The entrepreneurs in Bangkok have to encounter the problem of a lack of labor, both alien labor and skilled labor. This is because the opening of free trade and investment in the ASEAN will cause direct investments to be brought to new members of the ASEAN that have lower labor costs. .      Investment in these countries will cause a large increase in demand for labor, and cause foreign labor from Thailand to leave and return to their home countries. 
     Therefore, the entrepreneurs who employ foreign labor will encounter the problem of a lack of labor or the difficulty in being able to find labor. The mentioned problem will increase the cost of production and make products and services more expensive until they become uncompetitive.
For the problem of a lack of skilled labor, there are 2 important factors to consider:
     The first factor is that the trade liberalization in this region will cause some products and services produced in Bangkok to be exported more to the ASEAN. This will increase the scale of production and the demand for labor.
     The second factor is that the free movement of skilled labor will cause the problem of brain drain. The freer trade in services, especially in medical services, will welcome people in the neighboring countries to take up more medical services in Thailand. A greater number of medical practitioners in Thailand will move to work in neighboring countries such as Singapore, Brunei, and Malaysia where they will be provided with higher incomes than those offered in Thailand. The change will cause insufficient medical services to not be able to meet the demand in Bangkok.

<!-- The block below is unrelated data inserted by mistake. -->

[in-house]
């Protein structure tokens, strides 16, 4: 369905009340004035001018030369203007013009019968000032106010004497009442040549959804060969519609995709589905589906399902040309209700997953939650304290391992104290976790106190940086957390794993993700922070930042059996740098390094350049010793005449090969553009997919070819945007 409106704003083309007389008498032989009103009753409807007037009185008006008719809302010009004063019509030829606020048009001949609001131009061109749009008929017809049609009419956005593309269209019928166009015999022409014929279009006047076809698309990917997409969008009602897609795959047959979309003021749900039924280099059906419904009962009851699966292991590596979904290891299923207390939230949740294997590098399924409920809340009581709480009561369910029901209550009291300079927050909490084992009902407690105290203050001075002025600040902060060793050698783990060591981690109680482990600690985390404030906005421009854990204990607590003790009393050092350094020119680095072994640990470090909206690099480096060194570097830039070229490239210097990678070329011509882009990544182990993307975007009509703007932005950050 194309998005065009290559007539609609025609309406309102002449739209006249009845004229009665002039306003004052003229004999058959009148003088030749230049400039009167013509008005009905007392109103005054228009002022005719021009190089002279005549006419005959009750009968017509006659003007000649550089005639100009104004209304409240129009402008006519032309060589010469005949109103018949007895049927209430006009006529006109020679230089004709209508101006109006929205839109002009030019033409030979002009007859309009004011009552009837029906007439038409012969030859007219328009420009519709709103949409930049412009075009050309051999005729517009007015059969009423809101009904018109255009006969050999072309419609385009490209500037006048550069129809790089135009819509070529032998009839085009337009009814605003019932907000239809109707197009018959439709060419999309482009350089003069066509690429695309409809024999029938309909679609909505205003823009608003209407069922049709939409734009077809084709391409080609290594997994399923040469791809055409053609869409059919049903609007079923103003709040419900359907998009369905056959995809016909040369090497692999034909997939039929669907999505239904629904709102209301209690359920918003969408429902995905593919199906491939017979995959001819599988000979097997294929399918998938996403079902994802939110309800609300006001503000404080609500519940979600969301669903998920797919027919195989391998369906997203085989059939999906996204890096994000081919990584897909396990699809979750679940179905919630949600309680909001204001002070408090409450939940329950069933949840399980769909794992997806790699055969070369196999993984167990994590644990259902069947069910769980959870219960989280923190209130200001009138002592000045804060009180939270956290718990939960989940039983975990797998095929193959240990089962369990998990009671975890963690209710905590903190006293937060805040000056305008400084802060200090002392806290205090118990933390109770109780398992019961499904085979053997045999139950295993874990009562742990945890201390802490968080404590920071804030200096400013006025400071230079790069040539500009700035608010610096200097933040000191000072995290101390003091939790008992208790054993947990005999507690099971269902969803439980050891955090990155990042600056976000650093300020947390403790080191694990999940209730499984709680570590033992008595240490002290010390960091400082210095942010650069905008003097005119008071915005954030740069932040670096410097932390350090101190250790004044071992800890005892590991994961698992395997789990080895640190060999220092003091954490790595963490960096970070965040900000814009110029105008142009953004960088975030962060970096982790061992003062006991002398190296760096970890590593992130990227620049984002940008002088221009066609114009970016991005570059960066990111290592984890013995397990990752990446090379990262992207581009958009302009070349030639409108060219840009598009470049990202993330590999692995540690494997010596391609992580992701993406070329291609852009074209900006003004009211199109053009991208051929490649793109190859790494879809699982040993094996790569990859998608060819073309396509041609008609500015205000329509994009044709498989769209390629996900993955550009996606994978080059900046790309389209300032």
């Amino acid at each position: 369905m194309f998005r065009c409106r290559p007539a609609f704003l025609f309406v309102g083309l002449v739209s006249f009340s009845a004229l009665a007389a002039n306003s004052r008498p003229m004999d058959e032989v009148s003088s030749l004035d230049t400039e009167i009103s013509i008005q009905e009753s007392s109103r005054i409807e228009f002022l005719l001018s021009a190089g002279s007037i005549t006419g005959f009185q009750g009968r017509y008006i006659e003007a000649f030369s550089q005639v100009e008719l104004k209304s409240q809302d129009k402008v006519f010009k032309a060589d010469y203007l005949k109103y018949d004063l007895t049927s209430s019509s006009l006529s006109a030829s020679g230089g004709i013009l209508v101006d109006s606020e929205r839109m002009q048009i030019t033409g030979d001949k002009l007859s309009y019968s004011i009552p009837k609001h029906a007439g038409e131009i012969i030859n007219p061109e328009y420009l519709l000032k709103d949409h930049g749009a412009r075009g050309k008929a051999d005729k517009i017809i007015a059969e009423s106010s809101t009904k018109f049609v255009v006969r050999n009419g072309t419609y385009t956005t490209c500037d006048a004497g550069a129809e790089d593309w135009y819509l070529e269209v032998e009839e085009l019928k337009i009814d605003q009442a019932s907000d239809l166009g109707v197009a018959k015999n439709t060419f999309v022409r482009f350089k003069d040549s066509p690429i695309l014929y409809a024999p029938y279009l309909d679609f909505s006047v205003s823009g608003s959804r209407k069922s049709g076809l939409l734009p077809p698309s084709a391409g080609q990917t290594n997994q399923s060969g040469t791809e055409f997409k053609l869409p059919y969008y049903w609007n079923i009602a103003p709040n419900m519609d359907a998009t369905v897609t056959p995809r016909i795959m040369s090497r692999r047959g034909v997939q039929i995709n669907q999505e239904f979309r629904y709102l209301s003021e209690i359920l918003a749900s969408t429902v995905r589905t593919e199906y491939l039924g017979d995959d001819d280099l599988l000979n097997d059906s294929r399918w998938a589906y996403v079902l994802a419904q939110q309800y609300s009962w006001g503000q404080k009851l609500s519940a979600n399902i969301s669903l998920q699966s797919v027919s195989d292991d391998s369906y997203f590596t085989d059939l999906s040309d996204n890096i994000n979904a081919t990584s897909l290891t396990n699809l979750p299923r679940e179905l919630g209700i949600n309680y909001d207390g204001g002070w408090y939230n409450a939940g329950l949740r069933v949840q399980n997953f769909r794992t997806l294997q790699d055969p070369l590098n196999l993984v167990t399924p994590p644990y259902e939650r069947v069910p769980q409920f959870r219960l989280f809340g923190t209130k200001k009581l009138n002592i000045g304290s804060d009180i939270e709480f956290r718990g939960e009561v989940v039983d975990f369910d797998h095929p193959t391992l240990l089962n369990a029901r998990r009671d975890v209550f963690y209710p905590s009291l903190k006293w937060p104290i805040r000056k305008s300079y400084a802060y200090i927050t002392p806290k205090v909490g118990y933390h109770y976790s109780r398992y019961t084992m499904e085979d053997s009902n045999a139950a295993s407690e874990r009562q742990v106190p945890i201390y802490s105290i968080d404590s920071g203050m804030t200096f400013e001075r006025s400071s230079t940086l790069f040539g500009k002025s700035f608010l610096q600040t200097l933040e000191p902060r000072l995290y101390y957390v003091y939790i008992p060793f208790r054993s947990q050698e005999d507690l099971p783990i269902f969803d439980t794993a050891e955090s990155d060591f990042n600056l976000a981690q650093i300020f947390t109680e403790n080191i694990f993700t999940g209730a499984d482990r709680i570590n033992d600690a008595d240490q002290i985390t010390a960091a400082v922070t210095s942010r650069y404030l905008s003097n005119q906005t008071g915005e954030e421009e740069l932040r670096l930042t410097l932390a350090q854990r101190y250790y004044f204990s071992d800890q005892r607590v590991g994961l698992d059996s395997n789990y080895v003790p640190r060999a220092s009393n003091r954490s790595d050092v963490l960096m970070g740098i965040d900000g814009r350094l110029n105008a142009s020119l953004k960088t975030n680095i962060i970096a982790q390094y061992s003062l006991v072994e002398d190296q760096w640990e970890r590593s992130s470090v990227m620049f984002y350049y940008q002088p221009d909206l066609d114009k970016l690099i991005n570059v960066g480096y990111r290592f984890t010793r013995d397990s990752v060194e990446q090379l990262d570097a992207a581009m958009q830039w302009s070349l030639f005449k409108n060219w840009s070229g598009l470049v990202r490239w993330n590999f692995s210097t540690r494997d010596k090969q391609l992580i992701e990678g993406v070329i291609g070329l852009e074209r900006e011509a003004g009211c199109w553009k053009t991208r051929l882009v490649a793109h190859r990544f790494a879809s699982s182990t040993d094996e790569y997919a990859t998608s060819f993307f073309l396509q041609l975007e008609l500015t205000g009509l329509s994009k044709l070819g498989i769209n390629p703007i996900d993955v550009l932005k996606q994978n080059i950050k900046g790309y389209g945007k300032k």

4) Social and quality of life problem becoming more serious
     Bangkok will turn into a country with lots of foreigners coming to stay and work. This condition would cause conflicts due to differences in languages, cultures, religion, and personal way of life between the locals and the foreigners in Bangkok. There are also competitors in accession of occupation, accommodation, and resources by foreigners. This could increase the cost of living in Bangkok as a result of economic inequality between the foreigners and the locals. Crimes across the country may increase which may include the problem of drugs, human trafficking, illegal businesses, and financial laundering etc.
     The quality of life of some group of people in Bangkok may become worse, causing more strain on the environment, particularly air pollution, water pollution, and the problem of trash overflow. Furthermore, the free flow of products may cause low quality and low standard products to flood into the country. If the investigation of the quality and standard of the products are poor, these products can cause damaging impacts on domestic consumers. 
     We see that the entering to ASEAN community may cause many negative effects to people who live in Bangkok. However, the opening of the ASEAN community can also bring in opportunities for those who see it as such. I will also elaborate on the opportunities for the people of Bangkok in the next article.


Kriengsak Chareonwongsak
Senior Fellow at Harvard University’s Center of Business and Government.
Source : amthaipaperissue0088